June 14, 2015
June 14, 2015
June 17, 2015
26.29.1 - 26.29.21
TEACHING HISTORY OF ANCIENT TECHNOLOGY TO ENGINEERING STUDENTSHow many people know that the first 3-D image in the history of humankind was created 34,000years ago by a ‘paleoengineer’ on the rock ceiling of a cave in Italy? How many of us know thatabout 12,000 years ago, hafted tools contributed to the discovery of farming on a major scale,allowing ancient ‘agricultural engineers’ to invent more effective farming tools? What about10,000 years ago, when Mesolithic ‘mechanical engineers’ were able to create hypermicroliths(extremely small stone tools) with skills comparable to present-day diamond cutters, exceptwithout a microscope? How about the more recent use of groma, a very simple surveyinginstrument, first invented by the Etruscans ca. 2,000 years ago, and later employed by the Romanengineers to build the first paved road in history? And do modern students know that thetransformation of clay into celadon and porcelain constituted processes worthy of the fields ofadvanced chemistry and physics? These are just some of innumerable questions most studentsdo not even know have existed. However, as a Russian proverb once put it, “The best of the newis often the long-forgotten past,” and understanding our past engineering accomplishments wouldbe invaluable in preparing for the present and future.This paper introduces the development process of a unique course that blends the numerous areasof science and technology. Development of such a course that integrates two different majorsubjects, i.e., history and engineering, is not straightforward. While the historical perspectivesinvolve the discussions of when, where, who, and what, the engineering aspects would endeavorto solve the why, how, made from-what, and occasionally, what-if questions. Added to thecomplex nature of developing this course are the inclusion of pertinent areas such as agriculture,archeology, architecture, arts, chemistry, civil, geography, geology, hydrology, metallurgy, andphysics. For instance, discussions of times, places, and the inventors of ancient water-raisingdevices are no longer sufficient; an instructor is required to elaborate on the physics andmechanical engineering associated with these devices. The History of Ancient Engineeringdeveloped as a General Education Curriculum (GEC) course for the Engineering EducationInnovation Center (EEIC) includes such topics as ancient engineers, stone tools and hafted tools,the quest for fire, ancient arts, primordial farms, early water-raising devices, the engineering ofclayware, early metallurgy, simple machines, military engineering, water and mechanicalengineering, and time measurement in antiquity. The course is currently offered to students fromvarious disciplines, engineering and non-engineering, with a prerequisite of English 1110, FirstYear Writing or equivalent. Its goal is to increase the student’s technical literacy by expandingtheir knowledge of how ancient engineering has shaped human history and in return, how peoplehave shaped engineering and technology as well as the benefits and risks of technologies. At theend of the semester, students will furnish textual (conceptual reports), graphical (3-D images),and physical projects (manually made or 3-D printed) simulating an ancient device of theirchoice. Results from student and peer evaluations are also presented.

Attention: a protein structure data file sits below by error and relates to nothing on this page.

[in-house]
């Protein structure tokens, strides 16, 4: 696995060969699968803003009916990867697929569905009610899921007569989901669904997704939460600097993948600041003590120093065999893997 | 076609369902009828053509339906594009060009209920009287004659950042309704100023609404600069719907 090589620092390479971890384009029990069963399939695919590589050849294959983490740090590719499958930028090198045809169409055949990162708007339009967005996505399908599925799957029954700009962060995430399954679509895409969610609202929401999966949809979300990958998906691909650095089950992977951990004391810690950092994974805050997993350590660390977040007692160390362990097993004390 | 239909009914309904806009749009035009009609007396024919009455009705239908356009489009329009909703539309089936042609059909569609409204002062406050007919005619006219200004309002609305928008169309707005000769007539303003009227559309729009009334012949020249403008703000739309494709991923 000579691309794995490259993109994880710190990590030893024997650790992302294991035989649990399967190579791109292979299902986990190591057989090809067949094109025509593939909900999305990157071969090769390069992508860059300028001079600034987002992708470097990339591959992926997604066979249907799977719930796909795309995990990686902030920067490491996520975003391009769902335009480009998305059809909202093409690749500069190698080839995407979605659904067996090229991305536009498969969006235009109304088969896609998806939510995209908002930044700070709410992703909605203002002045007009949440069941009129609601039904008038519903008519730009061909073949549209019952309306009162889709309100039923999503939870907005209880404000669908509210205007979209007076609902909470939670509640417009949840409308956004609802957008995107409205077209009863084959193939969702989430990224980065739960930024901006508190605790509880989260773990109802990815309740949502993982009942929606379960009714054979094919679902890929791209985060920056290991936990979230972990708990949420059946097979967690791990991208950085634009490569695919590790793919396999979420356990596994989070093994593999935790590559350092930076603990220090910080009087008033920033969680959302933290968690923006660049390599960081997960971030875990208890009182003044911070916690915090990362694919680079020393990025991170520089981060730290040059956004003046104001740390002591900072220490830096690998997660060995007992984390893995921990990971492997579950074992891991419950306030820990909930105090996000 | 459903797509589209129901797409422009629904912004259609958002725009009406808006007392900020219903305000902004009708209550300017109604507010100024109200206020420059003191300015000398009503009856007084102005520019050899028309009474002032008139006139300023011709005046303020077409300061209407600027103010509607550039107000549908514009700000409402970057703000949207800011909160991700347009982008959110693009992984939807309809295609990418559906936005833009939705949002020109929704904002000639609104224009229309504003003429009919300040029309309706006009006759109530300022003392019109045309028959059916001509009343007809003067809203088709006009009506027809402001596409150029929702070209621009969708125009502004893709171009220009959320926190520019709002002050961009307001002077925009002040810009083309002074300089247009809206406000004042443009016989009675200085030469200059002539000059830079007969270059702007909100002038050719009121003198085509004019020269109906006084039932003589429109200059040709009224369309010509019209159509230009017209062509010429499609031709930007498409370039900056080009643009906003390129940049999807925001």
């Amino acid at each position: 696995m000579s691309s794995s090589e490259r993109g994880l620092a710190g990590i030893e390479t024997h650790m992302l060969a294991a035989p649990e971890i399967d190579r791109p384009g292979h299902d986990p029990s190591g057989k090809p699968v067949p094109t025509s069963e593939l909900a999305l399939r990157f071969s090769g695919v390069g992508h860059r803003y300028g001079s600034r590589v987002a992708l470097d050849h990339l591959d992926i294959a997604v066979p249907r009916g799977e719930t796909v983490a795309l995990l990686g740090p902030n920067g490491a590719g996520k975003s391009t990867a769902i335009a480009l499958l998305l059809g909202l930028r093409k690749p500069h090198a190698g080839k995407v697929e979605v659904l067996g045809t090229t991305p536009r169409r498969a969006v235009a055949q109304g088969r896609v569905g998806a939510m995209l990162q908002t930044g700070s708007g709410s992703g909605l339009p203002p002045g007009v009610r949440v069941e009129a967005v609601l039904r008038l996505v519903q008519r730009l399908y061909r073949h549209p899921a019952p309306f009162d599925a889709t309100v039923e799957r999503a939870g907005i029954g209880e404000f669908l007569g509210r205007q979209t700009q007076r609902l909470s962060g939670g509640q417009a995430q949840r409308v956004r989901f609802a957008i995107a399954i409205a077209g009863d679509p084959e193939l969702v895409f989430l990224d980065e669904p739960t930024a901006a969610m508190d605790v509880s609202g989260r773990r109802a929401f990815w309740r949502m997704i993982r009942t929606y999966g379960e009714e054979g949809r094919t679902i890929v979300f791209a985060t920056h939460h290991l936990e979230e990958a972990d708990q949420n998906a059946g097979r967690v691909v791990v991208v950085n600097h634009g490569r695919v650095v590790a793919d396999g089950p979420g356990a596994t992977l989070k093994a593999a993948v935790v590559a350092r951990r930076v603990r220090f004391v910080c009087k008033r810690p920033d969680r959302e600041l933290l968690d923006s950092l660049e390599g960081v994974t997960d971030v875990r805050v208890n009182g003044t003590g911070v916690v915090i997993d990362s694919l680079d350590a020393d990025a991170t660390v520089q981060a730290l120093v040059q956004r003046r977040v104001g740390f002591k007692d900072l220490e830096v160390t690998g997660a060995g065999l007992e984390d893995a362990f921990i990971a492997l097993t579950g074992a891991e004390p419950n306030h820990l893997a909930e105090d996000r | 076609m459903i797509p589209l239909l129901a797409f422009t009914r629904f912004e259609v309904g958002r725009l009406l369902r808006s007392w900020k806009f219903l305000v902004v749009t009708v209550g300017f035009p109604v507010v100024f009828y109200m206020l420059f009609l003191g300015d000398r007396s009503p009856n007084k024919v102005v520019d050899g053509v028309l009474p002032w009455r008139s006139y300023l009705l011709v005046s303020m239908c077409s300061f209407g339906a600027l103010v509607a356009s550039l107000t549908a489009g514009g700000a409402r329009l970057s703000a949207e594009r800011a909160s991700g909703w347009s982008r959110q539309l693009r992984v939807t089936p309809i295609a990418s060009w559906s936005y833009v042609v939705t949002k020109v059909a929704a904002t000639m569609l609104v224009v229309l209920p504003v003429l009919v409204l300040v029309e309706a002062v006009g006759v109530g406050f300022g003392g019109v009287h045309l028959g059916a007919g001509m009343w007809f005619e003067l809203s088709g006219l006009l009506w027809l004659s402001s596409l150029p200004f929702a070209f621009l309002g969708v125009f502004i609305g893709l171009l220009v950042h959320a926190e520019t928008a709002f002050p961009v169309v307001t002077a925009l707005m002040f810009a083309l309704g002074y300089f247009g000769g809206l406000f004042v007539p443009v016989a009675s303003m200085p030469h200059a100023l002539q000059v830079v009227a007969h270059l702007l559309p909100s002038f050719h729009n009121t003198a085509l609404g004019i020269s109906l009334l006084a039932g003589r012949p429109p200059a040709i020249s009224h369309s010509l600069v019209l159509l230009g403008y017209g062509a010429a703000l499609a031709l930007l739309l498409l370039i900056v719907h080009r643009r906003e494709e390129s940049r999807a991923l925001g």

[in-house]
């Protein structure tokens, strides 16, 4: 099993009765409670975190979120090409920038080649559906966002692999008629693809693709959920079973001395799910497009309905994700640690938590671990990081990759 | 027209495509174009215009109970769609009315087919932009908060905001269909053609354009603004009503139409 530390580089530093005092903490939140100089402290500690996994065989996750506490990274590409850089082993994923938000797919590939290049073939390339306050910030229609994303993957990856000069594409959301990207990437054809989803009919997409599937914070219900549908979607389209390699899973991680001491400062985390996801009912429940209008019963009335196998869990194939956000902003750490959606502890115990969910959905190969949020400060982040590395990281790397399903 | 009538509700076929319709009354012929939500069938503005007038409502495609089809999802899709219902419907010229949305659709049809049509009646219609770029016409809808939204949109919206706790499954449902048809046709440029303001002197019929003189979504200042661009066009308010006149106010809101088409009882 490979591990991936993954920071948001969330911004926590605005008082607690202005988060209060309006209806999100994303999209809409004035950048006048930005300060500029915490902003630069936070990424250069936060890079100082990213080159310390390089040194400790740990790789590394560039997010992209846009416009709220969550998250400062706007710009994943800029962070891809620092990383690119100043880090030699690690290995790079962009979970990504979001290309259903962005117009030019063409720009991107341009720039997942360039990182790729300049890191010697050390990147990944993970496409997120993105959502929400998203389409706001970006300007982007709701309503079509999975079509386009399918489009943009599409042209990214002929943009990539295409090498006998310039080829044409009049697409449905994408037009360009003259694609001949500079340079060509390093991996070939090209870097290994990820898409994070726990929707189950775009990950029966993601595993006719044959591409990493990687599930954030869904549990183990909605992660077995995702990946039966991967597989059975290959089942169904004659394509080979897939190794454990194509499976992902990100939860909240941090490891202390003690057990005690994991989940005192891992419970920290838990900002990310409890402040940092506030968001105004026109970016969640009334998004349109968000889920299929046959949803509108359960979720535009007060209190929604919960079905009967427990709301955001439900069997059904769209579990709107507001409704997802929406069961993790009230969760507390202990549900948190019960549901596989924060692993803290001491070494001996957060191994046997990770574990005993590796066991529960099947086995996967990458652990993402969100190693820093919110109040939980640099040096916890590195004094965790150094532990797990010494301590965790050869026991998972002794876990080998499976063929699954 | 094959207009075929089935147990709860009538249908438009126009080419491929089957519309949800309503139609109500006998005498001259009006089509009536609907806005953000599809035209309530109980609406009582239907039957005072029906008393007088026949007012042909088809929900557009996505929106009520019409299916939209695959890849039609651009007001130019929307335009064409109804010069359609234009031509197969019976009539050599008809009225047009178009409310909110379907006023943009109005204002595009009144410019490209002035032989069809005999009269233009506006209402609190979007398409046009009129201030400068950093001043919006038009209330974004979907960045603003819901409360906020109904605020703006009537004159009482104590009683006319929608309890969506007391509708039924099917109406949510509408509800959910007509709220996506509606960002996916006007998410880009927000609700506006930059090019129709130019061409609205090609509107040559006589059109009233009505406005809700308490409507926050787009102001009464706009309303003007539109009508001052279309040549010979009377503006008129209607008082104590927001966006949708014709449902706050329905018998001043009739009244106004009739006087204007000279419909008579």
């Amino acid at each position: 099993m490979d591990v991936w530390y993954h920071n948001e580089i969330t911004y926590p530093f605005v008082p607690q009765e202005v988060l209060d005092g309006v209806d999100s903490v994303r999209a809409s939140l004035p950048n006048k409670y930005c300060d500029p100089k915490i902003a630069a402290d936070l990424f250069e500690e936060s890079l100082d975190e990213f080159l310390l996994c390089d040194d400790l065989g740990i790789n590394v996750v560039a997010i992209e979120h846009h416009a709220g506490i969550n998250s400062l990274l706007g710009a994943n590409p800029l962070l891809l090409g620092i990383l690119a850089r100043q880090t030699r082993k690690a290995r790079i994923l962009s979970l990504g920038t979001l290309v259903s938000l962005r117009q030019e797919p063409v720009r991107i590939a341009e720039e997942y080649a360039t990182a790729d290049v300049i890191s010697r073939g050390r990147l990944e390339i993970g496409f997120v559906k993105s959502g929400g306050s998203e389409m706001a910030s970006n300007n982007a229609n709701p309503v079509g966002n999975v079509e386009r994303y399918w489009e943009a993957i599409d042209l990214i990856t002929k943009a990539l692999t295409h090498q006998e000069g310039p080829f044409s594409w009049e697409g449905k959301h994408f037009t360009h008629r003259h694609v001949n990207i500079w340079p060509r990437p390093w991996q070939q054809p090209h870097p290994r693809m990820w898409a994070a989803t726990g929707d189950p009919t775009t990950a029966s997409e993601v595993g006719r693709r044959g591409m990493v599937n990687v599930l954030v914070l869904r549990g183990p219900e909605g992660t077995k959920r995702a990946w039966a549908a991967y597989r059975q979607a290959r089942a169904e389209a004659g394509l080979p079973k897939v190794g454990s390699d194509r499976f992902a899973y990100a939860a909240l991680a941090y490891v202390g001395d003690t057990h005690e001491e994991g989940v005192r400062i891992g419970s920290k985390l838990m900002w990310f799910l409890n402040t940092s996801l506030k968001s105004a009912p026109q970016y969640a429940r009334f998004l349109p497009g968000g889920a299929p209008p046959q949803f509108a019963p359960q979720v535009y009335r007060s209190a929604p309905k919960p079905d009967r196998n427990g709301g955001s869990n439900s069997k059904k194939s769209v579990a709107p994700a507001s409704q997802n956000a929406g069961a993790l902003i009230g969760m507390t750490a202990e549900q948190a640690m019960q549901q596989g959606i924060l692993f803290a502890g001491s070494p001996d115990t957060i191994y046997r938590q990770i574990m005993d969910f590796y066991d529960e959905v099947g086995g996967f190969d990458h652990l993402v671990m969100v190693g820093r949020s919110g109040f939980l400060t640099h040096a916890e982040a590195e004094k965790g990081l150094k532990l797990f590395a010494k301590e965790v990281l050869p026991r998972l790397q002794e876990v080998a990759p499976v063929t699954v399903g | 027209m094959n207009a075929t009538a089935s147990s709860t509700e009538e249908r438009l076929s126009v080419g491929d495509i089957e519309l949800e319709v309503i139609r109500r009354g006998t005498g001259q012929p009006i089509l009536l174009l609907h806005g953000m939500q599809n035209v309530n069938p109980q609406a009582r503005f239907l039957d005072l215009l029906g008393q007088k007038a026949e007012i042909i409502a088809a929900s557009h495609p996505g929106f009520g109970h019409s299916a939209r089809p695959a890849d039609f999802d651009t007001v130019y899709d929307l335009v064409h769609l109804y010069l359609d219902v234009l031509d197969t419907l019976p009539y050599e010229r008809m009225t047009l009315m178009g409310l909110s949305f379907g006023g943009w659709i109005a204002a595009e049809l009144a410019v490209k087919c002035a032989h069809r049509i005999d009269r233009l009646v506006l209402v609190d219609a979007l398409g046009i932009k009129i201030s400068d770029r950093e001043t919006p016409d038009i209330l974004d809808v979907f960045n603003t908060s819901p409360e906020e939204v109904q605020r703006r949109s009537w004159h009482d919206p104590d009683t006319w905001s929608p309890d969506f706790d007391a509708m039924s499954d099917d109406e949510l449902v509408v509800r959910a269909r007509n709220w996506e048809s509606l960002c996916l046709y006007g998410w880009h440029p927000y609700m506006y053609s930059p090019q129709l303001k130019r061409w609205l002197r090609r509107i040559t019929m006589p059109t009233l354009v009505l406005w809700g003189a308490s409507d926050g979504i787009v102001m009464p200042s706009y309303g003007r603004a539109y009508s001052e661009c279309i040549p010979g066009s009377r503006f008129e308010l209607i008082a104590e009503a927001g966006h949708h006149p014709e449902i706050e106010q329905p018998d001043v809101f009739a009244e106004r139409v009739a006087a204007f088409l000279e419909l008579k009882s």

Tan, F. H., & Tan, A. H. (2015, June), A Course in the History of Ancient Engineering Paper presented at 2015 ASEE Annual Conference & Exposition, Seattle, Washington. 10.18260/p.23370
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